The under bust/waist just barely meets at the back. I will make it a couple inches bigger. If you are larger than a B cup (D here) you will want to add a bit of length to the bodice. Otherwise the waist seam line will be at your mid bust. Mine is landing a little high. Tying the waist ribbon around the front helps. So that is another thing I need to change. Otherwise it really is a pretty dress. I want it made out  of black silk taffeta. With those ridiculous sleeves. Regency Gothic, Northanger Abbey.

Other final thoughts:

I know a lot of people avoid her patterns because the cover art and few pictures are not that great. Maybe she has been doing this so long there is no interest in repackaging her product. I think that is a shame but... not my circus etc etc etc....

So after all my blah blah blah......I recommend this pattern. Not for a beginner, but anyone beyond that could have a go. Enter into this journey with inexpensive fabric you like but don't love. Plan on just making a wearable muslin. Have fun!

Photo Roundup!

At the museum photo op.

Back view. Ooooooo that back waist is barely keeping it together!

Who wore it better?

Dress front. The drawstrings on the bodice panel are NOT adjustable, just for pretty.

Dress back, many drawstrings.

Shoulder where I topstitched the drawstrings in place.

The Lovely Countess selling her tomatoes....

Lady Rebecca and I trying to open the safe.

The Washington Regency Society

Sunday, April 8, 2018

Port Townsend Victorian Festival 2018 A Victorian Weekend!

Another VicFest is over and it happened so fast! I did much sewing beforehand and even became a bit adventurous in my pattern choices.

It's ALL about the 1890s baby! I honestly think I have found my favorite Victorian fashion decade. I love the shape of the 1890s. Big sleeves, small waists and sassy skirts. The high necklines can be an issue when you don't have much of a neck to begin with. So I fake a high neckline often with some lace or some such. I also shorten the height of collars. I even do this when I make modern clothing.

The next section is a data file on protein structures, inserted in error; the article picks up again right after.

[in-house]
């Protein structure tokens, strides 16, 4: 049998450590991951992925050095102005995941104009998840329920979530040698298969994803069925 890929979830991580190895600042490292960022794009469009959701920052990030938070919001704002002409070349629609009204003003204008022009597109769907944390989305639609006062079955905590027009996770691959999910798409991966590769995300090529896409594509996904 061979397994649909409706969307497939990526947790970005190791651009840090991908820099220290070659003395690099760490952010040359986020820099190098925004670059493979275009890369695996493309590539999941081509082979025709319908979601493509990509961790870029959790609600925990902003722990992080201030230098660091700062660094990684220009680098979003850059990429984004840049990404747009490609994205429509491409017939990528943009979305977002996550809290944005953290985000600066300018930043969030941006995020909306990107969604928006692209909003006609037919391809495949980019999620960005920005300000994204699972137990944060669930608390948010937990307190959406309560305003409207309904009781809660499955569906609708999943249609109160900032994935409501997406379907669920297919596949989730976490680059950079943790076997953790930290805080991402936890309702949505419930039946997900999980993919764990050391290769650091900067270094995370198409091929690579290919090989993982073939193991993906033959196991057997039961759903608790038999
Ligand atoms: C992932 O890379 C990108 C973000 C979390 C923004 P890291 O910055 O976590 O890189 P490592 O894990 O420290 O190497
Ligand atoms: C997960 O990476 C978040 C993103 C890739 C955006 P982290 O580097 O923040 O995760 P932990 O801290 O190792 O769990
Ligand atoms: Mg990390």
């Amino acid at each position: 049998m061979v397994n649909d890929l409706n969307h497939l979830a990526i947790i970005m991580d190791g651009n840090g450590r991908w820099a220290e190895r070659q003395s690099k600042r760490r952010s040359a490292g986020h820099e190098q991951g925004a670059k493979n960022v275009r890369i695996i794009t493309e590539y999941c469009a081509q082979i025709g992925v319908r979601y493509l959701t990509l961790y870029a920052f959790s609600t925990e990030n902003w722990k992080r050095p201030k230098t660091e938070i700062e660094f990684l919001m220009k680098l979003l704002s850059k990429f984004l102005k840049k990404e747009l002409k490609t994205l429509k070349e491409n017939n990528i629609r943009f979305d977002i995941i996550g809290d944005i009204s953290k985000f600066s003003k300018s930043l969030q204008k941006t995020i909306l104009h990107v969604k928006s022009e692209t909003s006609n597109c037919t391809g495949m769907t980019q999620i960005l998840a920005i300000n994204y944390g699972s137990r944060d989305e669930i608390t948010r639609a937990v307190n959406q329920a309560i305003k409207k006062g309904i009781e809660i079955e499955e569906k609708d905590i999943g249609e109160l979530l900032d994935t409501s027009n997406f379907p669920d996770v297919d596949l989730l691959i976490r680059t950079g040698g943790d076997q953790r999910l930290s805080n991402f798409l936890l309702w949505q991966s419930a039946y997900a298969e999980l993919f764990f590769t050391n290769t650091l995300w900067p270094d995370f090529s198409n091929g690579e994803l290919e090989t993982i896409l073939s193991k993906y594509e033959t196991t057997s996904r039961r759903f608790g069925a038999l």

Let us begin:

The first outfit I made is still a work in progress and was not worn for VicFest. I am having sleeve issues with it. So we will save that one for later.

I wanted to make an evening gown for the dance. I found this fantastic wool/poly brocade at Fabric Mart when they were having a 60% off sale. It is a lovely shade of mauve with bright purple flowers. This is a very nice quality mid weight brocade. The online pictures didn't do it justice at all. I purchased some ivory Point d' Espirit from Joann's. It has a very plastic type feel to it so I washed it, hung it to dry and was happy to discover it gets much softer. The two patterns I used were Ageless Patterns 1894 Cerise Faille Evening dress bodice and Truly Victorian Ripple skirt.

Ageless Patterns bodice:

I used an existing TV bodice pattern as a sloper and went from there. Ageless Patterns have minimal directions and the patterns are only one size. That being said they are a window to the past and it was fun to try something different. I couldn't figure out why the Ageless pattern back bodice pieces were a completely different shape from the lining pieces and looked like they wouldn't fit. I decided to use the lining pieces as my back bodice. It was later explained that they would work together but the back bodice pieces were shaped differently to make the waist look smaller. Oh well, next time I guess. The sleeves are DEVINE! Love them. My only thoughts about Ageless Patterns are-not for beginners, don't expect many directions and or to comprehend the given instructions. I love them in spite of this and will probably play around with more.